Choosing LED Lighting In Retail Stores For Optimal ROI

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Progressive retailers are transforming the in-store experience in response to changes in shopper behaviors and expectations, to fierce competition from online sellers and to ever changing energy and building codes. These transformations typically include a change in store lighting, which often results in a conversion to LED.  It is a sensible low risk tactic, as the newest LED systems provide an unequalled combination of light quality, controllability and energy efficiency to reduce overall operating costs.  But if retailers stop at a simple relight without taking advantage of the “smart” capabilities of modern LED systems, they’re making a mistake that could be very expensive over the life of the lighting system.

Retail operations managers are challenged with making the right lighting decision – one that meets budget expectations at purchase, during deployment and when maintained over the lifecycle of the system.  A common concern is, “How do I know that what I’m putting in won’t be obsolete in a couple of years?” Herein lies the real challenge. While retailers have a basic understanding of what an LED lighting system does, many are unaware of the advancements solid state lighting and building controls have made in the last few years that can help them address and even get ahead of upcoming changes; from dynamic tuning, to indoor positioning, to better performing LEDs that deliver a better payback.

To stay ahead of new trends, changing shopper demands and changing building energy codes, retailers should take advantage of LED upgrades not just as simple energy savings projects, but also as a means of future-proofing their operations. To achieve this requires re-thinking the payback model for a lighting retrofit.

Short Term Payback – Long Term Headaches

Most retail lighting retrofit projects are still being evaluated using a simple short-term payback/ROI model.  Total installed cost divided by annual operating savings equals payback –period.  While this may work well for a commoditized product with a relatively short lifespan, using this model for an LED conversion that could be around for 10 or more years can lead to some really poor decisions with a long-term financial impact.  Not all LED systems are created equally, and a short-sighted decision can cost millions in expenses that were unaccounted for due to early obsolescence, increased maintenance costs and inability to address future retail challenges and requirements.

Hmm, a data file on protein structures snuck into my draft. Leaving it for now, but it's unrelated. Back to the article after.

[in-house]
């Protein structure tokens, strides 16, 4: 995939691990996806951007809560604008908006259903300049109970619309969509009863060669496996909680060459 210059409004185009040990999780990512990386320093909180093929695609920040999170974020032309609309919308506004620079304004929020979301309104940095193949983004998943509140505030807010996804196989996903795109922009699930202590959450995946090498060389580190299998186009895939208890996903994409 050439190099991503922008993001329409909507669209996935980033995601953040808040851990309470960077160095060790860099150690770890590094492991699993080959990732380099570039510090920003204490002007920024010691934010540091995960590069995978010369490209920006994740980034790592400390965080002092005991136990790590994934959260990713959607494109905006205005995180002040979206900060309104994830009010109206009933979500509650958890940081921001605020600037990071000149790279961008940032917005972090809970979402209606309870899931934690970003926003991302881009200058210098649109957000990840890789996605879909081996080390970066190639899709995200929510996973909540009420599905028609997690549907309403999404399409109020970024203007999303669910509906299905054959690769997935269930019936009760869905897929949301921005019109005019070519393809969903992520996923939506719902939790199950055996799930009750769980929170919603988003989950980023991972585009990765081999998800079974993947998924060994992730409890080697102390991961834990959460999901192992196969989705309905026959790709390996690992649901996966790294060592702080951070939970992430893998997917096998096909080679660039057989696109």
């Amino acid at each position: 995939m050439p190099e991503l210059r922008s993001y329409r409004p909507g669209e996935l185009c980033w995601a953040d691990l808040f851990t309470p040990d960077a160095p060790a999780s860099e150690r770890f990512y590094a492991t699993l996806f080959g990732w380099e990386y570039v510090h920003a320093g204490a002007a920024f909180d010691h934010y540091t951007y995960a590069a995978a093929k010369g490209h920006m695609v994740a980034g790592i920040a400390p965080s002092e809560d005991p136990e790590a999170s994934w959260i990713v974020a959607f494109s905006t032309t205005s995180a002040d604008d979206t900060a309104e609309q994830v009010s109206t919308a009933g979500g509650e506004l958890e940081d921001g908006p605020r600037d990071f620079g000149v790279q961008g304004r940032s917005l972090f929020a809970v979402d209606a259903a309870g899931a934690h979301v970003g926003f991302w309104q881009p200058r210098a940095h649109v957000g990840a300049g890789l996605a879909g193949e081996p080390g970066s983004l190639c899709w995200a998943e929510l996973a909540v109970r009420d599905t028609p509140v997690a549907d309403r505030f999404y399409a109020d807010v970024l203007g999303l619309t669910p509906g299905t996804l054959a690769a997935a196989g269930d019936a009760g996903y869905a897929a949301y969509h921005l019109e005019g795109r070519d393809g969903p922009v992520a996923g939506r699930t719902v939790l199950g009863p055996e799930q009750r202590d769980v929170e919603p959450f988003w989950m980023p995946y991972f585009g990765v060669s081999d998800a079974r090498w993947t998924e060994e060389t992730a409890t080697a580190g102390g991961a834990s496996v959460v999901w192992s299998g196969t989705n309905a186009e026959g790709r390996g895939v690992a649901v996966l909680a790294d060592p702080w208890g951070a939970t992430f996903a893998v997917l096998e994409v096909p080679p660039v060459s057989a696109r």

There is an increasing complexity with additional technology in retail lighting systems.  New codes require additional controls capabilities, and that trend is accelerating.  In addition, Marketing and IT departments are introducing new equipment into retail spaces that can potentially create even more maintenance expense if not thoughtfully deployed.  Without a well-designed lighting system that can evolve easily to meet new demands and applications, new technology requirements can create a big headache for store managers and an even bigger headache for facilities groups.  Service calls were easy when it was about some T8 tubes or ballasts that had burned out.  Depreciating LED boards, battery-powered beacons and bad Wi-Fi routers are another thing.  The potential for complexity and increased maintenance expense increases every day as retail spaces are reconfigured to meet changing shopper expectations.

A Tale of Two LEDs: Tubes vs. Integrated LED

The evolving functionality of digital lighting systems demands a shift in thinking away from quickest payback and towards the total cost of ownership (TCO).  Below is a clear case for TCO.

In comparing LED conversion costs, LED tubes clearly have the lowest upfront cost and will typically have the fastest short-term payback – so using the simple payback model, tubes would be the way to go.